Electric double-deckers leading the way
New Zealand’s first fleet of electric doubledecker buses – believed to be the first full electric double deckers in the world with others to date being hybrid – is meeting its target kilometres and reducing the environmental impact of daily travel for commuters since being launched in Wellington in July last year.
Constructed in Tauranga by Kiwi Bus Builders for Tranzit Group, the 10 buses are equipped with lithium ion-based battery technology from Microvast, while their chassis components were supplied by China-based company CRRC/TEG.
Kiwi Bus Builders sales manager Brendon Heapy says this project has been two years in the making, but two years ago it was still deemed probable not possible.
“The technology has only just caught up,” he says. “There have been up to 15 Chinese trips over two years between us and Tranzit to get things underway.”
The battery storage required to run a double- decker bus is a different level of technology from a car battery. Batteries need to charge fast, exert a lot of power, then be ready for another charge. “And batteries are expensive,” Brendon says.
“There can be anything up to $250,000 worth of batteries in a vehicle, and the bus route has to be planned to suit their range.” The buses are equipped with a fast charging system, with charging infrastructure provided by Heliox.
Brendon says an innovative aspect to the charge network combines the CCS plug-in system for depot charging with a roof-mounted pantograph system which can to charge the double deckers on route.
The charging infrastructure initially covers nine bus routes which run between the suburbs of Island Bay and Churton Park.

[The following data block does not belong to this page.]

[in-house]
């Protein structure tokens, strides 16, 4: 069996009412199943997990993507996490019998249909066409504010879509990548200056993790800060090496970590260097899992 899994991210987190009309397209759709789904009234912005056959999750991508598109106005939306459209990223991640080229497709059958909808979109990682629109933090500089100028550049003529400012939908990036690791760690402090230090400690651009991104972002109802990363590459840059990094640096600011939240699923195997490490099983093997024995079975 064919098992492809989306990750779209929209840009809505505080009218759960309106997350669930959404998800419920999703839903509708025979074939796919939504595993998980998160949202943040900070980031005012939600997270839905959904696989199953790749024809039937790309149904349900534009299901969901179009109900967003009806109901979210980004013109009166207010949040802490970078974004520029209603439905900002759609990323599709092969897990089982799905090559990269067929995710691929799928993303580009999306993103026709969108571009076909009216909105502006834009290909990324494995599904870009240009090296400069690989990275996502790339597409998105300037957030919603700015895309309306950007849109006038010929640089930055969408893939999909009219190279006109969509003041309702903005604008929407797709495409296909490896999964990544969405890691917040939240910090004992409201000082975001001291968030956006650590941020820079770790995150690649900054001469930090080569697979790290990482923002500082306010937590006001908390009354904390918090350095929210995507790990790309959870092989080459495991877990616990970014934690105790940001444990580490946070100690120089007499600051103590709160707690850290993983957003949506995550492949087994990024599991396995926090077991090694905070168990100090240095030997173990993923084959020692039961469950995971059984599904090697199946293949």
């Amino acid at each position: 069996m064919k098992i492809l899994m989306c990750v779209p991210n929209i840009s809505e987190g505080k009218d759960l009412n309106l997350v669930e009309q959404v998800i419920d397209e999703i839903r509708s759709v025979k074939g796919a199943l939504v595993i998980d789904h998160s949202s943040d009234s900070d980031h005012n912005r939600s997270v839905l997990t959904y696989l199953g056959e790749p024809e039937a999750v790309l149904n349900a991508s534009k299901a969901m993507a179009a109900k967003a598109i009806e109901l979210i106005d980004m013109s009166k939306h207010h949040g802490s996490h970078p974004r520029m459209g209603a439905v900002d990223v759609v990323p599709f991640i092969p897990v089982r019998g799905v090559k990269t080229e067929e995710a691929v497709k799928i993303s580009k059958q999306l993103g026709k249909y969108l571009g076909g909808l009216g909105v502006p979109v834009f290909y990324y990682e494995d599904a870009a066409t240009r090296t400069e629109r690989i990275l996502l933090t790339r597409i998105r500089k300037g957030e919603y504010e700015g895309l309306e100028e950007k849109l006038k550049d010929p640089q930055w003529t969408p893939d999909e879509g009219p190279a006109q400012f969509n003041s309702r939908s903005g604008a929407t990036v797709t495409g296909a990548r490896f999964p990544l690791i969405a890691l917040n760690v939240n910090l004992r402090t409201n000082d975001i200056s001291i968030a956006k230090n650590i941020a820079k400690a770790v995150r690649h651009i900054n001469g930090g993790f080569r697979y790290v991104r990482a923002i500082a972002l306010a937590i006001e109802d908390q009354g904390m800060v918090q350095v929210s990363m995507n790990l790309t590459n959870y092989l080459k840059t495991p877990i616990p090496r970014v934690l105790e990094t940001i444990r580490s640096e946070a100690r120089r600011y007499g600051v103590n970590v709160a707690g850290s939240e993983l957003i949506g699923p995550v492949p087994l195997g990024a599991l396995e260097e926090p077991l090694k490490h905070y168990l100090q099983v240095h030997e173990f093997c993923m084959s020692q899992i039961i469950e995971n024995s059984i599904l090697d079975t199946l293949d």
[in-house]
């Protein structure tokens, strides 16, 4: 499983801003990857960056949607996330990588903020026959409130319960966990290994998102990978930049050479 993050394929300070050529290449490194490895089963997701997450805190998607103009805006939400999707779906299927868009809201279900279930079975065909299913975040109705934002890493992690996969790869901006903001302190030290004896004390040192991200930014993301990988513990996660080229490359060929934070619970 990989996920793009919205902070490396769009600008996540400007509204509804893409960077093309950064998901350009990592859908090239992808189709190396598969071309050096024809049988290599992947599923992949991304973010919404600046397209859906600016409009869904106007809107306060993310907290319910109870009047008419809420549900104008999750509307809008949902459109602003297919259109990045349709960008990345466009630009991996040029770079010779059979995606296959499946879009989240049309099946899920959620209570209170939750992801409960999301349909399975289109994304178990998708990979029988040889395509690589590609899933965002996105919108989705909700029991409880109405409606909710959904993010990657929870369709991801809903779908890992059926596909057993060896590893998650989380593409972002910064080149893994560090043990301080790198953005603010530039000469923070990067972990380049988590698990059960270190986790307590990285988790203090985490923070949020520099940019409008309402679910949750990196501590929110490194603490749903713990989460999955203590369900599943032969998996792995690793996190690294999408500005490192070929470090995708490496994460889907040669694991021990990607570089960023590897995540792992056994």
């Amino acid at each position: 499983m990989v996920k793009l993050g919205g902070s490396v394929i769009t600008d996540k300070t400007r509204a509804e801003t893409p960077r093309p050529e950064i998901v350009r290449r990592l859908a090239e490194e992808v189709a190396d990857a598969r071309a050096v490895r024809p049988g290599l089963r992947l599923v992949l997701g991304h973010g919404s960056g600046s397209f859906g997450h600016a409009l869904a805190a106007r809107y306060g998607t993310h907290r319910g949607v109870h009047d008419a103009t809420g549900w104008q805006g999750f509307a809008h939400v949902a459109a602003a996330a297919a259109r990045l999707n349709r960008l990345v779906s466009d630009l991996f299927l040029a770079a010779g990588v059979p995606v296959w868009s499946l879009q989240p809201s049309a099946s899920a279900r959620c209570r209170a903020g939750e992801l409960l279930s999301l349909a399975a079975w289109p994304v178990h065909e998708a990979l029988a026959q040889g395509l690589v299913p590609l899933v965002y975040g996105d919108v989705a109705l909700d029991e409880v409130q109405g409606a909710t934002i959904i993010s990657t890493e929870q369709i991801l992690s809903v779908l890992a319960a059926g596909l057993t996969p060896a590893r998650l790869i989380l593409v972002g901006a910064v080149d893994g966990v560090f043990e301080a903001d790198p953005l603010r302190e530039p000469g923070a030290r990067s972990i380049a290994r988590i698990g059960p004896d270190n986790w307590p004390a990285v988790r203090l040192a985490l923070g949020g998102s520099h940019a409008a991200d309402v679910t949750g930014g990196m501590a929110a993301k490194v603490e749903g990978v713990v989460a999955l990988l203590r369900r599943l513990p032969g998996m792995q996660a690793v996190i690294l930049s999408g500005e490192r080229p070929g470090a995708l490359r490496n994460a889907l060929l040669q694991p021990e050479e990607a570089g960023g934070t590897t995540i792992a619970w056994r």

Kiwi Bus Builders had already built two electric single-decker buses, New Zealand’s first fully battery powered electric bus in a joint initiative with Tranzit Group, Energy Efficiency and Conservation Authority (EECA), and AUT, and another demonstration vehicle.
“On a double-decker, the physical dimensions of the vehicle are very different,” Brendon says. “The double-deckers are very short, designed for maximum loading with a minimum footprint on the road.”
Wellington’s steep and winding roads were a big consideration in the bus design, and Brendon says says being short – with a short front and rear overhang – they are getting around corners with ease.
The buses have 68 seats, 23 more than a standard single-decker across a longer footprint, and room for another 16 standing passengers.
They can travel up to 150km on a single overnight depot charging. Brendon says the buses met their target kilometres of 10,000km in November, and a higher target for December. “And Tranzit is loving their reliability. EVs are proving to be very reliable.”
Brendon says this project shows what the future is going to look like, with EVs making up a larger part of urban transport even in the next couple of years. Batteries are advancing and becoming cheaper, smaller, and better as each year goes by.
“The next lot of double-decker buses we build will have a different set of batteries, they will be smaller, run longer, and charge faster.
“In the next couple of years, we could see almost no price difference between a diesel and an electric bus.”
Kiwi Bus Builders still has diesel vehicles to build, including the coaches that run 600km each day in isolated locations.
However engine manufacturers are now looking less at the development of fossil fuelled engines and more at hybrid, full electric, and alternative fuels like hydrogen.
Ongoing process efficiencies and innovations, and careful evolution of its processes and practices, continue to place Kiwi Bus Builders well beyond the industry norm.
“For the betterment of our buses and the enjoyment of our many thankful customers, we remain at the leading edge of bus technology.”
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